Here's your place to come talk about sex and love whenever you feel like it.
I like to imagine what sex might be like if we had never seen sex. In a world without porn and Cinemax, would we focus purely on sensation, without worrying/wondering about the visual picture we're creating?
An article I read recently in "Psychology Today" finally gave me a name for all this from-the-outside-in experiencing of our sexuality: spectatoring.
Spectatoring is a process suggested by Masters and Jonhson around 1970, in which the sexual participating focuses on him/herself "from a third person perspective during sexual activity, rather than focusing on one's sensations and/or sexual partner." Men do it more, but women are apparently catching up, and we always led the pack on a related issue, body image concerns during sex. Not only are we watching ourselves during sex, we're watching to see how our stomach looks from that angle.
Look, I have trouble staying present anyway, which is why yesterday's meditation in "The Language of Letting Go" spoke to me so deeply I whispered the end of it fervently to myself several times before bed: God, help me let go of my need to escape myself. Help me face my issues so I am comfortable living in my body.
For many years after my rape and before seeking treatment, I fled my body the instant sexual activity began. It was literally like flipping a light switch -- one second I'm there, the next I'm gone. The lights aren't on, and also nobody's home.
Checking out was a survival mechanism when the things that were happening to my body were too horrible to process, and later became a way to ignore the feelings sex invoked, especially when I was having it with people who didn't like or respect me, or whom I wasn't attracted to, out of a skewed sense that I was obligated to be sexual with anyone who wanted me.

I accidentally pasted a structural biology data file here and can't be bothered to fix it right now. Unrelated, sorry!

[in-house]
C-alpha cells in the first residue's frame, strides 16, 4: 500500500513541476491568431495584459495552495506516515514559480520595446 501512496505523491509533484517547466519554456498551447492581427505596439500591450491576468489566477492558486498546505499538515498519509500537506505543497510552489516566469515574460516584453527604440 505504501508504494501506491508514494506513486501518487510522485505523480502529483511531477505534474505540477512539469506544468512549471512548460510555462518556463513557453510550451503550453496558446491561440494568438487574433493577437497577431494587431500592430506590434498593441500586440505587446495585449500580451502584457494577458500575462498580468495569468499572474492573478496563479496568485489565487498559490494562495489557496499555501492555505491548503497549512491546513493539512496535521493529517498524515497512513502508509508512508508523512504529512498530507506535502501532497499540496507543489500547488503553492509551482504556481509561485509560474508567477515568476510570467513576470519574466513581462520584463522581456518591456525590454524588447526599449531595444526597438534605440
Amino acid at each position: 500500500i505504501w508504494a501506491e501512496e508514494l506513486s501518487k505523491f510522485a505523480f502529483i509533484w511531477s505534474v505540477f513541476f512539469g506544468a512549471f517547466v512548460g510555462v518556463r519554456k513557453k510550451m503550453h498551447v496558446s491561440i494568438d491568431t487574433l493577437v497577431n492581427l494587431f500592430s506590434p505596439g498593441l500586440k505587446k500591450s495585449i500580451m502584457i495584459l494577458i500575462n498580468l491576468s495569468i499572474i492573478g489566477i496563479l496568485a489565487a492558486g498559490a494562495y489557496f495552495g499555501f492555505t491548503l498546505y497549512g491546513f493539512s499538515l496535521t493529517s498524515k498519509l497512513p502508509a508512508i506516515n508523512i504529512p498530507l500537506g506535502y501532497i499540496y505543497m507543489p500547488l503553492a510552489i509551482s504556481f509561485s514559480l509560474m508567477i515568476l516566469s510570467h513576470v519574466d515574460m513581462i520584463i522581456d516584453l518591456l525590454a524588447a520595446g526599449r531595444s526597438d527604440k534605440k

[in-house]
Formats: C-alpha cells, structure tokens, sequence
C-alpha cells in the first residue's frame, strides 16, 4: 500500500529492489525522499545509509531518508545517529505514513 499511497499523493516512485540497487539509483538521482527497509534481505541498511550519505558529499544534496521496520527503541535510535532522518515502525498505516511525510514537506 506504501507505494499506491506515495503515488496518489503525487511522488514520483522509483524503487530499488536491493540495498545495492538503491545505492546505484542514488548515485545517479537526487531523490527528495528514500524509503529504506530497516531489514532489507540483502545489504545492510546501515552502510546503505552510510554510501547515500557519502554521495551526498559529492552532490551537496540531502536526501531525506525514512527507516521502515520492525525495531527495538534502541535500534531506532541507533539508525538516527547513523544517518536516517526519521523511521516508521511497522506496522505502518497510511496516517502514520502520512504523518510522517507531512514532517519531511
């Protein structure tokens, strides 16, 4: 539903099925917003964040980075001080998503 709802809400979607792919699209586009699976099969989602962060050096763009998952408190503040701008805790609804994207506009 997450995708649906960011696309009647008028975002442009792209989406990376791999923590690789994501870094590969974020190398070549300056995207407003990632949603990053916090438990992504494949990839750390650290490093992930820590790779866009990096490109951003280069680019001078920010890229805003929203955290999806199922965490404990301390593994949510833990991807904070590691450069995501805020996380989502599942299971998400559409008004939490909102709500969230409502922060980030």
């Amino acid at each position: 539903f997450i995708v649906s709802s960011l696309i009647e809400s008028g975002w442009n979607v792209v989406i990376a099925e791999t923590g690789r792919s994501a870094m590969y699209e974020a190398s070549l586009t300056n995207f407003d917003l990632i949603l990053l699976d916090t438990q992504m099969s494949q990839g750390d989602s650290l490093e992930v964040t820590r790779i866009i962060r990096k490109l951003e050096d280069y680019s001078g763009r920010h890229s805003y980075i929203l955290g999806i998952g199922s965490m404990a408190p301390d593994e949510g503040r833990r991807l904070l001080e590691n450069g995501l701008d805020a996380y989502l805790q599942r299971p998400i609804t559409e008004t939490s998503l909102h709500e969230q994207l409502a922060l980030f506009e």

These days I still have to struggle to be where I am during sex without retreating into fantasy, to "have" sex instead of "performing sex." And while these are normal issues for someone with my trauma background, I think a lot of women struggle with this to some degree.
After all, we're well aware of the role of pornography in a modern man's life -- that by the time he's having sex with us, he's already watched thousands of augmented, airbrushed, hairless women perform any manner of fantasy sex acts with bodies perfectly angled toward the camera lens.
As a result, many of the acts we are expected to engage in enthusiastically are probably not the same ones we would have come up with organically. To put it another way, did the cavemen have facials?
And in engaging in them, are we engaging in an inherently performative act? I have been known to beg for one in true arousal, but then I am Queen Spectatorer. And I can admit that what turns me on in that situation probably has more to do with fulfilling a male visual fantasy than the feeling of baby juice hitting my face.
And that's cool! Despite all the ways I am and have been screwed up about sex, I love sex and all the various things that motivate human sexuality -- visual imagery, power dynamics, childhood issues, playacting and roleplaying and all the rest of the weird funky brain stuff we play out in bed.
But the problem with spectatoring is that it leads to anxiety, fear and sexual dysfunction. Don't blame me, blame Masters and Johnson! And I bet dollars to donuts that allllll that self-focus that us girls are engaging in during the act is making sex worse, not better.
So I say let's try doing it like the cavemen did -- with lots of grunting and clubbing each other over the head.
Just kidding! What I really think we should do is try to focus on our partners and our pleasure. There are a series of exercises that have been recommended to me called "sensate focus." They're supposed to help you pay attention to your own sexual senses, and doing them will make you feel incredibly stupid. But all the best therapy stuff does; just ask the pillows I've been beating the hell out of with a Wiffle bat for the past year, or the CHAIR I TALK TO LIKE ITS MY FATHER.
Alternately, use a blindfold and pretend it's kinky!
Can you relate to feeling like you're thinking more about how sex looks than how it feels? What are you thinking about during sex?